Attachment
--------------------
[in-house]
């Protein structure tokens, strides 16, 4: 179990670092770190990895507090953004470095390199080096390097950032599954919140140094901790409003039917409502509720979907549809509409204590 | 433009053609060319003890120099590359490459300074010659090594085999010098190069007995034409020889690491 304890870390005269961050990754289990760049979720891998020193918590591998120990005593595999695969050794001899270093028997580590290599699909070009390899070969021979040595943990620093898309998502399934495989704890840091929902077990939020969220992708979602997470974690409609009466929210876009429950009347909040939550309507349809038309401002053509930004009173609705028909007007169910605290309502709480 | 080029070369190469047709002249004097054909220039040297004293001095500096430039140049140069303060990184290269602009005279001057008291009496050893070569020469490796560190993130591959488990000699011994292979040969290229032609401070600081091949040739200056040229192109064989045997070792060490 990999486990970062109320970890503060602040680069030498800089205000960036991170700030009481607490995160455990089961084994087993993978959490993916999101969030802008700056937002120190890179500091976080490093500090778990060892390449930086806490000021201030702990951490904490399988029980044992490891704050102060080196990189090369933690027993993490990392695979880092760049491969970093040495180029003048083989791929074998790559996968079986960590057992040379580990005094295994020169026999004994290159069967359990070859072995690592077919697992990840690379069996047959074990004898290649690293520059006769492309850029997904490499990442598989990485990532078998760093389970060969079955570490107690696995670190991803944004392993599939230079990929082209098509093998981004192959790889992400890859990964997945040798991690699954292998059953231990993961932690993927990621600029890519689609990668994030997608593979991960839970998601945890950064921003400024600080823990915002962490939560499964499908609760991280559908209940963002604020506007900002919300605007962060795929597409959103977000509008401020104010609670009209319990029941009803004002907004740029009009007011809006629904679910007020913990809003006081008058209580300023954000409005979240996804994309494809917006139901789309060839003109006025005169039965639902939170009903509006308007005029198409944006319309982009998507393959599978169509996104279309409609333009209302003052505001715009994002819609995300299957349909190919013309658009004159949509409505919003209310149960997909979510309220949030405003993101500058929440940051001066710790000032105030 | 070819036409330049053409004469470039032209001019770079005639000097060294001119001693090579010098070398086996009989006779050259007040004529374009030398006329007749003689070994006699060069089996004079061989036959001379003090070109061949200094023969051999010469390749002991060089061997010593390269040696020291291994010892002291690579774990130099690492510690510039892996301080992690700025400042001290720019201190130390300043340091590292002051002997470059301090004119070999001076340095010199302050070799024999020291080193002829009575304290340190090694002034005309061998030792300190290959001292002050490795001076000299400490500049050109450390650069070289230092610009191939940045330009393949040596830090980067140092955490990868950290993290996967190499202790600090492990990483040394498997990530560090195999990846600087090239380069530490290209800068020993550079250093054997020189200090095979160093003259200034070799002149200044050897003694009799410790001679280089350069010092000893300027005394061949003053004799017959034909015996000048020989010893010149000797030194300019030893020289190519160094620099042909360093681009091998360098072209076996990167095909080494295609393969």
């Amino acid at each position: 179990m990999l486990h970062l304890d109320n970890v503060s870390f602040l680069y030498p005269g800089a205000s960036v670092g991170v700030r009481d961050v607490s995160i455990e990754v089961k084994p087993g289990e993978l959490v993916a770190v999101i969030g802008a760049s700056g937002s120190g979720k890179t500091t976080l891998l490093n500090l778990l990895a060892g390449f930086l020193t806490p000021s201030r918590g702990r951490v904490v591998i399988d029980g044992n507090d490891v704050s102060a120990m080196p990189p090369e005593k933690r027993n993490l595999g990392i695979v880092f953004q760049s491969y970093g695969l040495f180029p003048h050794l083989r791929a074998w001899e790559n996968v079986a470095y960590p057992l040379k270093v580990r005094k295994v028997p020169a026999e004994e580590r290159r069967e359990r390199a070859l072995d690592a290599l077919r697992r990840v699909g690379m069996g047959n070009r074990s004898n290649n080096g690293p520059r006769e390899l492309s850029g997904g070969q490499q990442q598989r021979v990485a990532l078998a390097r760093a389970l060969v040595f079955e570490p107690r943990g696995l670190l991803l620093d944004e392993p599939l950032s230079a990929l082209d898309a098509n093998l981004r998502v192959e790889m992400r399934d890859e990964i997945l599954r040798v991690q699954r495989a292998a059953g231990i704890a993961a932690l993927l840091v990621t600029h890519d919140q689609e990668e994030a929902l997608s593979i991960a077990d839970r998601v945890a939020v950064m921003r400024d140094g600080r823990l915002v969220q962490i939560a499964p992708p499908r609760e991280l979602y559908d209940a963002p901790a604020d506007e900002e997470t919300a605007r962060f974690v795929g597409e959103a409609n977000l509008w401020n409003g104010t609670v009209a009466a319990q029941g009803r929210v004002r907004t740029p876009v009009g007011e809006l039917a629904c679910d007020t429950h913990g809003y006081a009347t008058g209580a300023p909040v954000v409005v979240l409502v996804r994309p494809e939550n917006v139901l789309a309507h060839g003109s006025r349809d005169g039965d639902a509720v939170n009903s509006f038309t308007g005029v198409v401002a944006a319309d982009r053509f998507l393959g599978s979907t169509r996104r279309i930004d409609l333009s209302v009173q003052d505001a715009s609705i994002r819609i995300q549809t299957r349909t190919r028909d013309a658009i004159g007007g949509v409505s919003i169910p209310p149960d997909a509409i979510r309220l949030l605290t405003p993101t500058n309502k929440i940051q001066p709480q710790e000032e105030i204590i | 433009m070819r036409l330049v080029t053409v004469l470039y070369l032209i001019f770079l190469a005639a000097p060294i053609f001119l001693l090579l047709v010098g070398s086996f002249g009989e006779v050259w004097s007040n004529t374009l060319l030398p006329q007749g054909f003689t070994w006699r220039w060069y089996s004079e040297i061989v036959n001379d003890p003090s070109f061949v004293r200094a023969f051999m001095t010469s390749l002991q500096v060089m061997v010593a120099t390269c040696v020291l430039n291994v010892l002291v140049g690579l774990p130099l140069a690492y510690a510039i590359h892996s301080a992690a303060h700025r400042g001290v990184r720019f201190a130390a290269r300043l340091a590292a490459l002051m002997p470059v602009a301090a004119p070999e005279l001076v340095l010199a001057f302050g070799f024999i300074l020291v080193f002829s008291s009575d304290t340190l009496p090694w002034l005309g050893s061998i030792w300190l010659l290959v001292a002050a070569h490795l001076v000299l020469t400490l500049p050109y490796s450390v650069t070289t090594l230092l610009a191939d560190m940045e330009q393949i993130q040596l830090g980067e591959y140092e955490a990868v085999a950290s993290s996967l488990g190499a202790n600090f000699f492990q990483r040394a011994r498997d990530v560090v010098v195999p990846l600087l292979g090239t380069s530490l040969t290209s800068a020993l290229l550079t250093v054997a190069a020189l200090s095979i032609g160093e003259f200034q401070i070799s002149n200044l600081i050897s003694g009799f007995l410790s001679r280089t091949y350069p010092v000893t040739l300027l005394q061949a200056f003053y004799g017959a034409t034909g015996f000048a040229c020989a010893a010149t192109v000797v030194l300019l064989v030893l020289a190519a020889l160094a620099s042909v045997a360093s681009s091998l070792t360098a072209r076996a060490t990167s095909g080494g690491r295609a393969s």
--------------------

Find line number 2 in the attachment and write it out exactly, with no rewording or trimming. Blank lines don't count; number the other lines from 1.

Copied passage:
């Protein structure tokens, strides 16, 4: 179990670092770190990895507090953004470095390199080096390097950032599954919140140094901790409003039917409502509720979907549809509409204590 | 433009053609060319003890120099590359490459300074010659090594085999010098190069007995034409020889690491 304890870390005269961050990754289990760049979720891998020193918590591998120990005593595999695969050794001899270093028997580590290599699909070009390899070969021979040595943990620093898309998502399934495989704890840091929902077990939020969220992708979602997470974690409609009466929210876009429950009347909040939550309507349809038309401002053509930004009173609705028909007007169910605290309502709480 | 080029070369190469047709002249004097054909220039040297004293001095500096430039140049140069303060990184290269602009005279001057008291009496050893070569020469490796560190993130591959488990000699011994292979040969290229032609401070600081091949040739200056040229192109064989045997070792060490 990999486990970062109320970890503060602040680069030498800089205000960036991170700030009481607490995160455990089961084994087993993978959490993916999101969030802008700056937002120190890179500091976080490093500090778990060892390449930086806490000021201030702990951490904490399988029980044992490891704050102060080196990189090369933690027993993490990392695979880092760049491969970093040495180029003048083989791929074998790559996968079986960590057992040379580990005094295994020169026999004994290159069967359990070859072995690592077919697992990840690379069996047959074990004898290649690293520059006769492309850029997904490499990442598989990485990532078998760093389970060969079955570490107690696995670190991803944004392993599939230079990929082209098509093998981004192959790889992400890859990964997945040798991690699954292998059953231990993961932690993927990621600029890519689609990668994030997608593979991960839970998601945890950064921003400024600080823990915002962490939560499964499908609760991280559908209940963002604020506007900002919300605007962060795929597409959103977000509008401020104010609670009209319990029941009803004002907004740029009009007011809006629904679910007020913990809003006081008058209580300023954000409005979240996804994309494809917006139901789309060839003109006025005169039965639902939170009903509006308007005029198409944006319309982009998507393959599978169509996104279309409609333009209302003052505001715009994002819609995300299957349909190919013309658009004159949509409505919003209310149960997909979510309220949030405003993101500058929440940051001066710790000032105030 | 070819036409330049053409004469470039032209001019770079005639000097060294001119001693090579010098070398086996009989006779050259007040004529374009030398006329007749003689070994006699060069089996004079061989036959001379003090070109061949200094023969051999010469390749002991060089061997010593390269040696020291291994010892002291690579774990130099690492510690510039892996301080992690700025400042001290720019201190130390300043340091590292002051002997470059301090004119070999001076340095010199302050070799024999020291080193002829009575304290340190090694002034005309061998030792300190290959001292002050490795001076000299400490500049050109450390650069070289230092610009191939940045330009393949040596830090980067140092955490990868950290993290996967190499202790600090492990990483040394498997990530560090195999990846600087090239380069530490290209800068020993550079250093054997020189200090095979160093003259200034070799002149200044050897003694009799410790001679280089350069010092000893300027005394061949003053004799017959034909015996000048020989010893010149000797030194300019030893020289190519160094620099042909360093681009091998360098072209076996990167095909080494295609393969």